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Currently I’m attending the great "How to Win a Data Science Competition" course on Coursera. At one point it’s authors claim that given their experience, the actual choice of machine learning algorithm and parameter tuning is far less important then feature engineering. On one hand this seems to intuitively have much sense, on another, it seems to contradict the “no free lunch” theorem. Do you know any references that more rigorously deal with this topic?

† Notice that they implicitly seem to consider here only the high performing algorithms like XGBoost.

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    $\begingroup$ This seems like folklore. There are several papers that argue there is not too much difference between classifiers performance. Can you explain how you believe feature engineering contradicts no free lunch? $\endgroup$ – MachineEpsilon Jan 23 '18 at 7:50
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    $\begingroup$ @Machineepsilon I didn't say that this is what I believe. NFL theorem shows that there is no universally best algorithm, while the above argument is that the choice of algorithm is secondary issue. (Btw, I've made an edit for small clarification.) $\endgroup$ – Tim Jan 23 '18 at 7:55
  • $\begingroup$ "the above argument is that the choice of argument is secondary issue". Did you mean "the above argument is that the choice of algorithm is secondary issue"? $\endgroup$ – DeltaIV Jan 23 '18 at 8:33
  • $\begingroup$ @DeltaIV yes, sorry. $\endgroup$ – Tim Jan 23 '18 at 8:50
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You want citations for the claims, but I think this advice, while useful, stems from this context specifically.

The fact that these methods work so well on Kaggle and other competitions has to do with the type of datasets in those competitions. Often, especially in elementary competitions, data consists of many examples, with heterogeneous data types (categorical, continuous, missing), that are all mildly predictive, and there are interaction effects to leverage. Housing pricing competitions are a typical example of that. In such cases tree based ensembles like XGBoost and Random Forests are extremely effective and practical. They are flexible enough to learn interactions and nonlinearities, don't overfit too much if done correctly, and can deal naturally with all kinds of data.

Both in more advanced competitions and in practice, with other types of data (images, text, or just not a lot of data), and other problem settings (forecasting, recommendation systems), XGBoost will typically not be the best solution, or at most a part of the approach. Not to say that there are also many problems in practice where XGBoost is just the best approach in terms of classification or regression performance.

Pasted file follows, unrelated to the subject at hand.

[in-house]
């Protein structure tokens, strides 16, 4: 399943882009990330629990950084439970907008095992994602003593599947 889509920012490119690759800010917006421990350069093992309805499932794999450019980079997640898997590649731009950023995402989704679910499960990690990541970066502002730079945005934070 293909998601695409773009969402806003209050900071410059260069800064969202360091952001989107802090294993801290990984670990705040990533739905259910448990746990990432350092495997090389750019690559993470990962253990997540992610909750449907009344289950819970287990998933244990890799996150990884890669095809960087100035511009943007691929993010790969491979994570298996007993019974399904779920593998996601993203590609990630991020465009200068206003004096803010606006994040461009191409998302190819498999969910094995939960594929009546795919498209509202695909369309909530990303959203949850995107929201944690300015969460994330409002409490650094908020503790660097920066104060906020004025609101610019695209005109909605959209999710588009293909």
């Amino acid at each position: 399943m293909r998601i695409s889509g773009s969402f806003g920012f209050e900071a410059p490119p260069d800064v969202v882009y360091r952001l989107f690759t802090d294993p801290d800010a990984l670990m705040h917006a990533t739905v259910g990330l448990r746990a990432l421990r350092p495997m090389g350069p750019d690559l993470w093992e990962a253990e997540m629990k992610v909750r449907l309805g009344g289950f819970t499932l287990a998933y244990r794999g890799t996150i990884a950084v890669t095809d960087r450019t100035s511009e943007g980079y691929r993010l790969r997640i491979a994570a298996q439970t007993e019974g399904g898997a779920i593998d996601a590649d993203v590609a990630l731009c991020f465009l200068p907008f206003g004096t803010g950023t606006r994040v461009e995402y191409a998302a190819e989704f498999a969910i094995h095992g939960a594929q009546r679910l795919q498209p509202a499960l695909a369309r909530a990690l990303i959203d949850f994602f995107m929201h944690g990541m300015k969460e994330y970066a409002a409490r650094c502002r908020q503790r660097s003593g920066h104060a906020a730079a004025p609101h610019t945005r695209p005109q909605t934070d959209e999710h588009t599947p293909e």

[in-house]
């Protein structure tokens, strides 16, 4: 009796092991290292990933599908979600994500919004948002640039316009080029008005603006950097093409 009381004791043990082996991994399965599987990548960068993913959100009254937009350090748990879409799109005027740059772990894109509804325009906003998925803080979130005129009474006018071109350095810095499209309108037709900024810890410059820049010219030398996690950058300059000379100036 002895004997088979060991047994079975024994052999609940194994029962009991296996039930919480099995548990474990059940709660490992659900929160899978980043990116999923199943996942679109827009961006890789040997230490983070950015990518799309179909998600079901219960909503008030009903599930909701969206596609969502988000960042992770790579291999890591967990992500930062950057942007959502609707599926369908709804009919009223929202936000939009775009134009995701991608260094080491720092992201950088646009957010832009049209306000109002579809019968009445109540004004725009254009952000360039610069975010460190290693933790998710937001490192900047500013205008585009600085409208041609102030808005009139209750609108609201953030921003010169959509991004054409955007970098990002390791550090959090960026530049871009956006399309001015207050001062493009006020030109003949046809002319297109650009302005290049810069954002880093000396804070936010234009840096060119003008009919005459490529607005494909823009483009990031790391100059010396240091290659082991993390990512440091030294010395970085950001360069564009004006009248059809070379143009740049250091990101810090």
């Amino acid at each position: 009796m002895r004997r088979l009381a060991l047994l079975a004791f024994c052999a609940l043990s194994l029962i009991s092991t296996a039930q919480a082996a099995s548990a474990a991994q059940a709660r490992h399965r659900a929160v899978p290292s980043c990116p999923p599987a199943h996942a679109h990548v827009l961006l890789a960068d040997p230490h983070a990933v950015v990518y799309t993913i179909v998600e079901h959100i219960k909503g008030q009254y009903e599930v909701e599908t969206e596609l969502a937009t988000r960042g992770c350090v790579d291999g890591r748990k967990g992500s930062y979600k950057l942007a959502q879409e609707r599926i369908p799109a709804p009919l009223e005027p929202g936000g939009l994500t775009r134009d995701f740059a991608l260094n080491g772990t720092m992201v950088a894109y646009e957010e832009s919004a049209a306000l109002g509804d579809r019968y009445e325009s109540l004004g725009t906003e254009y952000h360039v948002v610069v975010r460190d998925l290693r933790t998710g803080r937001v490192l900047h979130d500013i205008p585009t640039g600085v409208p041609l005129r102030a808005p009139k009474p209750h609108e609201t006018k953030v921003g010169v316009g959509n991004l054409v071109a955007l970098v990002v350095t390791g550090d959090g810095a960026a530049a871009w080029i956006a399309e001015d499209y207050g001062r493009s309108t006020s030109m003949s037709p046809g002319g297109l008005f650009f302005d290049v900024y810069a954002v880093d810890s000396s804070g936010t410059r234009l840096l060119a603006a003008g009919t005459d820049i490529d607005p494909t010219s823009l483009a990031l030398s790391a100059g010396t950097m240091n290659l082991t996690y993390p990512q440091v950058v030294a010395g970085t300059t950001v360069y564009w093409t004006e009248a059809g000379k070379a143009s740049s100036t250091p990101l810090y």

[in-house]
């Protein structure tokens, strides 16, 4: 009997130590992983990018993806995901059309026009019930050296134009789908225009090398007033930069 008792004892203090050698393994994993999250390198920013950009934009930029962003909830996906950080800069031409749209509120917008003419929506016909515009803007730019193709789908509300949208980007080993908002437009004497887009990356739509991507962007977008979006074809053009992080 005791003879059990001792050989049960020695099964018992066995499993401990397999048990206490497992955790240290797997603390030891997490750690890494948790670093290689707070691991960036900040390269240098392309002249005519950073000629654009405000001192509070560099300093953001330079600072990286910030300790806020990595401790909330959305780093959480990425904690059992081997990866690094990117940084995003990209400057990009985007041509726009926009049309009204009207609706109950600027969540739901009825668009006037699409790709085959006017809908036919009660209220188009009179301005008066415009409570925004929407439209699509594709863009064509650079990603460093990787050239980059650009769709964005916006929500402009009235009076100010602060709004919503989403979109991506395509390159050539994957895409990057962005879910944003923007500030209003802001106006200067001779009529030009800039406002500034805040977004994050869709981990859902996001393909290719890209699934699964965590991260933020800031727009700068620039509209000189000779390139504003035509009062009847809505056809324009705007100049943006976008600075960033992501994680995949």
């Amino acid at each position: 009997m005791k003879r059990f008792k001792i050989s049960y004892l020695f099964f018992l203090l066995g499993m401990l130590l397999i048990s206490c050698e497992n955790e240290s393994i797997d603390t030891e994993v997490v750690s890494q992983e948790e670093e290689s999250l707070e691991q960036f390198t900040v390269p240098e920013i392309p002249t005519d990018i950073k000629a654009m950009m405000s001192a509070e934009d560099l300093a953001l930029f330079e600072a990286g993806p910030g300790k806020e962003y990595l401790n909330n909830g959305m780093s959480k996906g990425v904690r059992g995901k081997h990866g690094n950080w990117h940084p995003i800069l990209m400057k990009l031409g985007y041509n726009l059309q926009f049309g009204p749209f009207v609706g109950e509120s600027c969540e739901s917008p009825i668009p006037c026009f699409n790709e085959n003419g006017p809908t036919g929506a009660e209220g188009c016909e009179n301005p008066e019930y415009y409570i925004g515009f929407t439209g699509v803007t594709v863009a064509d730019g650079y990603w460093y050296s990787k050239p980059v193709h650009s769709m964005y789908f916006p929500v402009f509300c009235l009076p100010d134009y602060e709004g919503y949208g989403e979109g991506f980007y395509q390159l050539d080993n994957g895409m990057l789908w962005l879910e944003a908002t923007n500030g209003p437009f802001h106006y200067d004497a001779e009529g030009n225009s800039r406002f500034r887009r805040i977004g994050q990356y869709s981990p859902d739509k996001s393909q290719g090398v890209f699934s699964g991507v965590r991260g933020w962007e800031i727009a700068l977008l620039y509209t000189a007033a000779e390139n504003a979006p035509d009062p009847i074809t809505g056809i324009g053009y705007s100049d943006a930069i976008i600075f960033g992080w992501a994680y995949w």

On textual data, or on images, tree-based methods are known to not work so well. Timeseries data is also a really different beast. An interesting example on Kaggle I think is for example the chess rating competition, you can find the winning methods here: https://www.kaggle.com/c/ChessRatings2/discussion/568.

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Isn't the NFL concerned with algorithms which are data-independent? Feature engineering is completely data-dependent, because it's not a rigorous, well-defined algorithm, expecially in the sense meant by Kagglers. For different data sets they choose different features based on expertise, Intuition and a lot of hand-waving. It's not like they use a principled, well-defined a priori approach. In other words, they don't always use the same feature engineering algorithm for different competitions.

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Thank you for the interesting question. I think the question will be hard to conclusively answer without a more rigorous definition of feature engineering which seems hard to give.

I don't think there is any tension with no free lunch, since I think that feature engineering involves changing the optimisation problem. There is a version of no free lunch (equivalent to the original theorem) which states the following:

Theorem (Radcliffe and Surry, 1995) Consider functions $f,g$ lying in the set of all functions between finite sets $X$ and $Y$. Let $V_m(A, f)$ denote the length $m$ performance vector generated by $A$ and $f$. For any two algorithms A and B, and for any function $f$, there exists a function $g$ such that $V(A, f) = V(B,g)$.

I think this has an interesting interpretation in light of your question. If you're willing to model feature engineering as invertible transformations of your objective function $f$, then there is a sequence permutations which takes $f$ to $g$, and algorithm $B$ does just as well as $A$. So in this sense, it would seem to confirm the folklore that the algorithm is less important than the problem formulation. My notation is taken from (Schumacher et al. 2001) which compares several version of no free lunch.

Radcliffe, Nicholas J., and Patrick D. Surry. "Fundamental limitations on search algorithms: Evolutionary computing in perspective." Computer Science Today. Springer, Berlin, Heidelberg, 1995. 275-291.

Schumacher, Chris, Michael D. Vose, and L. Darrell Whitley. "The no free lunch and problem description length." Proceedings of the 3rd Annual Conference on Genetic and Evolutionary Computation. Morgan Kaufmann Publishers Inc., 2001.

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